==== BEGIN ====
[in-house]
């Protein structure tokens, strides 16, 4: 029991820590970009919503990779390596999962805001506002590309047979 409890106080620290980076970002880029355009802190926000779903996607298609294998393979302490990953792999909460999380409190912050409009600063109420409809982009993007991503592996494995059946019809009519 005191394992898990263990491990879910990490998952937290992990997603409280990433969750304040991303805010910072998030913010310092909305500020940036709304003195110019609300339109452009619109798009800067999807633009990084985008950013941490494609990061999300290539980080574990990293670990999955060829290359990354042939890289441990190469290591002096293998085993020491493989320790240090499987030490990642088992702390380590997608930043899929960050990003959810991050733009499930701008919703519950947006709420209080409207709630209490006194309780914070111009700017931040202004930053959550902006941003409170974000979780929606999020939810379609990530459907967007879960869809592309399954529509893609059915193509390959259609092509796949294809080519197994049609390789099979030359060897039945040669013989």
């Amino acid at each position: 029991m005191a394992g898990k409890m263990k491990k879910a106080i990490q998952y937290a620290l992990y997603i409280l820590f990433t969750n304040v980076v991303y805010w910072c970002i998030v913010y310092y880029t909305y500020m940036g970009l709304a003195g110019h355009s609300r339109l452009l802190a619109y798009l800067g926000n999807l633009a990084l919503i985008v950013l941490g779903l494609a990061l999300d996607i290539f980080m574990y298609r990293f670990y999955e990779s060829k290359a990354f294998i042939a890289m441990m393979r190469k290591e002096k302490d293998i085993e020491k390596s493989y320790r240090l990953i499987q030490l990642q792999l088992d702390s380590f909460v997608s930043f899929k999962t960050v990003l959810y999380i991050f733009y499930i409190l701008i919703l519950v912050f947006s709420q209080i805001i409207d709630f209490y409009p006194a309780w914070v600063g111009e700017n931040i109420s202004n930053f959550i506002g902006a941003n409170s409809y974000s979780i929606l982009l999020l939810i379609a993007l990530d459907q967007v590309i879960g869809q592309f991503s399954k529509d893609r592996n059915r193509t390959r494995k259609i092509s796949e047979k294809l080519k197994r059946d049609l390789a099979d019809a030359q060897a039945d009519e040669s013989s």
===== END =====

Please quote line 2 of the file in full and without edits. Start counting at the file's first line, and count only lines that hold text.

């Protein structure tokens, strides 16, 4: 029991820590970009919503990779390596999962805001506002590309047979 409890106080620290980076970002880029355009802190926000779903996607298609294998393979302490990953792999909460999380409190912050409009600063109420409809982009993007991503592996494995059946019809009519 005191394992898990263990491990879910990490998952937290992990997603409280990433969750304040991303805010910072998030913010310092909305500020940036709304003195110019609300339109452009619109798009800067999807633009990084985008950013941490494609990061999300290539980080574990990293670990999955060829290359990354042939890289441990190469290591002096293998085993020491493989320790240090499987030490990642088992702390380590997608930043899929960050990003959810991050733009499930701008919703519950947006709420209080409207709630209490006194309780914070111009700017931040202004930053959550902006941003409170974000979780929606999020939810379609990530459907967007879960869809592309399954529509893609059915193509390959259609092509796949294809080519197994049609390789099979030359060897039945040669013989």